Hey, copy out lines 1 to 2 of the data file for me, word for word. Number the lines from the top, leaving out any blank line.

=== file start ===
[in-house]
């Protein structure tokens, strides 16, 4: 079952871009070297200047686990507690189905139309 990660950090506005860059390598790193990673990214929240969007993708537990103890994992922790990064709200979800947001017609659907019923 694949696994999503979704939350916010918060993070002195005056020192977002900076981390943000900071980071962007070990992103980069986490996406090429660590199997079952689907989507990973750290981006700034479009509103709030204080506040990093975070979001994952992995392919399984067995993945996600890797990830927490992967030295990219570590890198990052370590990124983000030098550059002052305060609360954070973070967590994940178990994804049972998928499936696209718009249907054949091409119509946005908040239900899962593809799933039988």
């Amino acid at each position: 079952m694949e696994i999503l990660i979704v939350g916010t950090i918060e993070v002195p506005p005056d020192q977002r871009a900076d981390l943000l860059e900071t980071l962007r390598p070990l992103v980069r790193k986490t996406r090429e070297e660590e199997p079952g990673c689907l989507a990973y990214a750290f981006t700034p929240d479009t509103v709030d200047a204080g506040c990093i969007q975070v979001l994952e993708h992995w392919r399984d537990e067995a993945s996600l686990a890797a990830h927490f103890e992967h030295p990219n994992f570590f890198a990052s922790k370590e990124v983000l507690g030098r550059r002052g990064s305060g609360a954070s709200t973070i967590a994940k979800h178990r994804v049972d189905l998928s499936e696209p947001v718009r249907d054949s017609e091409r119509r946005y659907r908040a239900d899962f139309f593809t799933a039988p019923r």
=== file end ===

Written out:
[in-house]
């Protein structure tokens, strides 16, 4: 079952871009070297200047686990507690189905139309 990660950090506005860059390598790193990673990214929240969007993708537990103890994992922790990064709200979800947001017609659907019923 694949696994999503979704939350916010918060993070002195005056020192977002900076981390943000900071980071962007070990992103980069986490996406090429660590199997079952689907989507990973750290981006700034479009509103709030204080506040990093975070979001994952992995392919399984067995993945996600890797990830927490992967030295990219570590890198990052370590990124983000030098550059002052305060609360954070973070967590994940178990994804049972998928499936696209718009249907054949091409119509946005908040239900899962593809799933039988």